yikes, maybe call and ask for a new number to be issued on your account. And try not to memorize it!

    • echidnina says:

      Yeah, online shopping is a big barrier for me too. A lot of tricks like “carry only cash” don’t work in that case. Especially with services like Paypal, etc, it’s very easy to overspend without even thinking about it.

  10. Shirley says:

    Each week I put 10 one dollar bills in a small basket handy to the front door. These are used for schoolchildren who come to the door asking to be sponsored for doing a fund raising event. When they are gone for the month, there’s no more until the next month.
    (Whatever is left at the end of a month goes into my savings account.) It’s my way of creating “Artificial Scarcity”.

  11. Melissa says:

    I can agree Grey Goose is completely overrated and most people cannot tell it from Smirnoff…actually, Smirnoff may taste better. Same for Belvedere. Also overrated. But Vladi or Banker’s Club, nah, I’ve been able to tell the difference in a blind taste test.

    However, that being said, that’s not the case for all booze. You can’t hand me a Yuengling black & tan and tell me it’s a Guinness. You certainly can’t hand me a shot of Vladi and tell me it’s Chopin. Not all distillieries, wineries, or breweries are created equal. There are some “good buy” moderate-priced brands of alcohol or cheap local brews that are great, but the rot gut or low-end stuff basically is just that.


    I like the freeze the credit card thing. Personally, I just cut all of mine up but one and keep them in a drawer, but it’s the same concept.

    I think the best barrier I’ve found to spending is moving to an area with a lot of congestion/traffic. All I need to do is visualize the traffic nightmare should I go shopping and voila! Desire to go spend money dimishes quickly!

  12. With drugs, the only thing that most people probably care about is effectiveness, which takes the whole subjective “taste” aspect out of the equation. Does my generic Omeprazole taste different that Prilesec OTC? Possibly. But as long as the pill contains 20 mg of omepezole and nothing harmful, I’m happy.

    • Effectiveness does vary based on formulation (i.e. how the pure drug is mixed into a pill, gel-cap, syrup etc. Different formulations have different results. Try to buy stuff that looks as similar to the original you prefer and even then make sure the results are what you expected after you take the meds. My friend the pharmacist tells me that different brands work better for different people – its not one size fits all.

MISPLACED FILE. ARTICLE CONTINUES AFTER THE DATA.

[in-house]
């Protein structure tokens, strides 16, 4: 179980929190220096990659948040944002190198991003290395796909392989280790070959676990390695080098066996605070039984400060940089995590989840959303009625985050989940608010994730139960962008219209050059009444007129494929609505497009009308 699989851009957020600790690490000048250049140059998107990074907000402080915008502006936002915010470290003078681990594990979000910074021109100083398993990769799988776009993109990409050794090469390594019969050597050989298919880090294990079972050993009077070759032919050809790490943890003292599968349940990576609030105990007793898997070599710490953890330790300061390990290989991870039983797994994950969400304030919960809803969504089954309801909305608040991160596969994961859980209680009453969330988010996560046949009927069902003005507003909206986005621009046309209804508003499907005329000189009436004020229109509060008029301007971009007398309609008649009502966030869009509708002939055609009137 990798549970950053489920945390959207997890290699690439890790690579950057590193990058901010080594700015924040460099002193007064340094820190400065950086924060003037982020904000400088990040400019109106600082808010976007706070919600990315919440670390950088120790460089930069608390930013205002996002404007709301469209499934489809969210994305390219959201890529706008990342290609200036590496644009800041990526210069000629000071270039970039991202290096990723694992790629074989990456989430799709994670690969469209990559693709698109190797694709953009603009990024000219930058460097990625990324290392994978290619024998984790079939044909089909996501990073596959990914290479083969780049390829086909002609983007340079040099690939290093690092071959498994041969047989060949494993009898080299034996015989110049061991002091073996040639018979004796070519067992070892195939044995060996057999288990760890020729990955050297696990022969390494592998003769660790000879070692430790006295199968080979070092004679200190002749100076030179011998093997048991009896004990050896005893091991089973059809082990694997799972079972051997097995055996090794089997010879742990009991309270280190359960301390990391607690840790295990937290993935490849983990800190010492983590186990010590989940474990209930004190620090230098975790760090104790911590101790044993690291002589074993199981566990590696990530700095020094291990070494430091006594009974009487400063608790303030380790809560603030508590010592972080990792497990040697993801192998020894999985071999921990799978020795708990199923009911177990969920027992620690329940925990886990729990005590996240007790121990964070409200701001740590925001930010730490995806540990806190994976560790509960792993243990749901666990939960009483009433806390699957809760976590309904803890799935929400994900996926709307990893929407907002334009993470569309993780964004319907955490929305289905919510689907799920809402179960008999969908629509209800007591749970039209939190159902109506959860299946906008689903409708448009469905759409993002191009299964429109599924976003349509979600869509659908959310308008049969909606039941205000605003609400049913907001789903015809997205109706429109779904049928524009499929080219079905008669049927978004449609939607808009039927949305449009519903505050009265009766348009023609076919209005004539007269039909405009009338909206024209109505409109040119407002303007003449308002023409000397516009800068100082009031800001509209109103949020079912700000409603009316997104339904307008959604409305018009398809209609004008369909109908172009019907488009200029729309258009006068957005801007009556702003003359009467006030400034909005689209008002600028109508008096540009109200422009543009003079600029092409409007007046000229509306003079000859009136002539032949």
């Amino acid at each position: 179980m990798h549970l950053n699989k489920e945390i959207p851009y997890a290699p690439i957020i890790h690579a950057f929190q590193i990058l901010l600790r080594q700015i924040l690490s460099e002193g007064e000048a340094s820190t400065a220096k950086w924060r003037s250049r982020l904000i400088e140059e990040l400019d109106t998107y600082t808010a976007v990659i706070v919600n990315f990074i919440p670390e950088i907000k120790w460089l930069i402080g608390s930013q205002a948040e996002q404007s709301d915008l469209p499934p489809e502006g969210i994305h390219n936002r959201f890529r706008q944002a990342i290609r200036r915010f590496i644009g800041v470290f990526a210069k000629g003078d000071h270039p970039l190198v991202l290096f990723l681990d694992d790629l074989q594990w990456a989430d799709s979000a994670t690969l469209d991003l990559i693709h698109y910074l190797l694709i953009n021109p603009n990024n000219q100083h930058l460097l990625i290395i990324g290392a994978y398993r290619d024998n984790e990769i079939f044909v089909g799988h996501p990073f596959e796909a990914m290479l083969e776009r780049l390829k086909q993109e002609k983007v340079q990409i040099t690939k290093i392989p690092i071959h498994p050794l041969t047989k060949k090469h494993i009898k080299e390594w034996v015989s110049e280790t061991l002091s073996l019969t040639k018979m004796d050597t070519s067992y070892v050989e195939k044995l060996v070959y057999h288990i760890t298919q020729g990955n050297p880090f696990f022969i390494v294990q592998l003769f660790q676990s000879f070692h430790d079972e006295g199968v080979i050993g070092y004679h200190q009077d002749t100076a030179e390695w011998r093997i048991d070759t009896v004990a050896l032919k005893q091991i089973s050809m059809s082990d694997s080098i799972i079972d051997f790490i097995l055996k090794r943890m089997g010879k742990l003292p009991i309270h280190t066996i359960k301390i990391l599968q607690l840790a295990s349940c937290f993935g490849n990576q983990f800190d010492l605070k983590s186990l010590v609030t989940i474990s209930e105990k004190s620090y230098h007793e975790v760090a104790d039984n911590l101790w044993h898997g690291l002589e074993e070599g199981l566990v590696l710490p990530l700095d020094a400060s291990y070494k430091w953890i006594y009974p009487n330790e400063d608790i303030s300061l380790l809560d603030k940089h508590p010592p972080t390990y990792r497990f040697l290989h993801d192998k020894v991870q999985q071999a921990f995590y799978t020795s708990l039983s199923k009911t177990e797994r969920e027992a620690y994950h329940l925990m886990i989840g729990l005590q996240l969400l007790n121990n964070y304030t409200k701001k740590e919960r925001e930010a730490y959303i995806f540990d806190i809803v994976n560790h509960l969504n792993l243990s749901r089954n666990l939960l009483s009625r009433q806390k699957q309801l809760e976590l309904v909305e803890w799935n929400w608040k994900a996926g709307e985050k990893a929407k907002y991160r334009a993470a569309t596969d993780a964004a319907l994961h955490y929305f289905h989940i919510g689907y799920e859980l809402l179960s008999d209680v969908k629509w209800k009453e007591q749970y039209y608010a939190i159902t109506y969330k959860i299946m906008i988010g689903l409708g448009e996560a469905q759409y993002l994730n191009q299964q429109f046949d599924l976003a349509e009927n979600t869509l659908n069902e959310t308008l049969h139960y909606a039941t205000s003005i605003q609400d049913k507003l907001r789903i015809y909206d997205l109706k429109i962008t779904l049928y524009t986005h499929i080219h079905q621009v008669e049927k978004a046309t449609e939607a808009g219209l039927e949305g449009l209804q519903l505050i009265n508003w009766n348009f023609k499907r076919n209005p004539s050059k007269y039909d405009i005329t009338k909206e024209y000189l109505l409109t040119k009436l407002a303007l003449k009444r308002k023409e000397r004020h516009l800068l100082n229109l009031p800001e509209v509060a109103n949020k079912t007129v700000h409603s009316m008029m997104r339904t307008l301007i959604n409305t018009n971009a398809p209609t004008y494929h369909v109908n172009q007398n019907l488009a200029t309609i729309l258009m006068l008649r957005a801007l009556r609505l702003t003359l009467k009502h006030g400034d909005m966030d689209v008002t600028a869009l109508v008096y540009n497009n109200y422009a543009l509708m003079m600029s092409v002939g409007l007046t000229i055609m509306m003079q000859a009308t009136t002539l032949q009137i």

13. Pop says:

    Believe it or not, a ton of studies have been done that show we think something tastes better when we’re told the cost was high. My favorite was on wine. People were served the same wine but some were told it was $10 and some told it was $90. The $90 consistently scored higher–not only in the tasters’ stated preferences but in brain scans of pleasure areas the scientists conducted. So I guess anything you can do to trick yourself into thinking something is expensive will make it taste better. Here’s a link to a story on the study:

  14. Anonymous says:

    Claratin and Flonase have been the only drug I’ve taken in the past decade. When Flonase started being advertised on TV, the price doubled. Since I used it rarely, I just stopped using it. My doctor said the generic wasn’t equivalent.

    As for Claratin, after reading the New York Times Mag article several years ago about its journey from lab to market, and how a placebo was more effective, I didn’t bother to buy it again.

    What I use is a neti pot with warm water and a little sea salt. Twice a day. Works like a charm.

    • Wilma says:

      You know, I’ve tried the neti pot as well as other nasal type cleaners and it just doesn’t help me. I thought if I kept my nasal cavity clean then I wouldn’t get sick as often. I’m here to tell you I’ve gotten the head and chest flu 3 times in 4 months this year. Makes me wonder if that neti pot didn’t have some thing to do with it.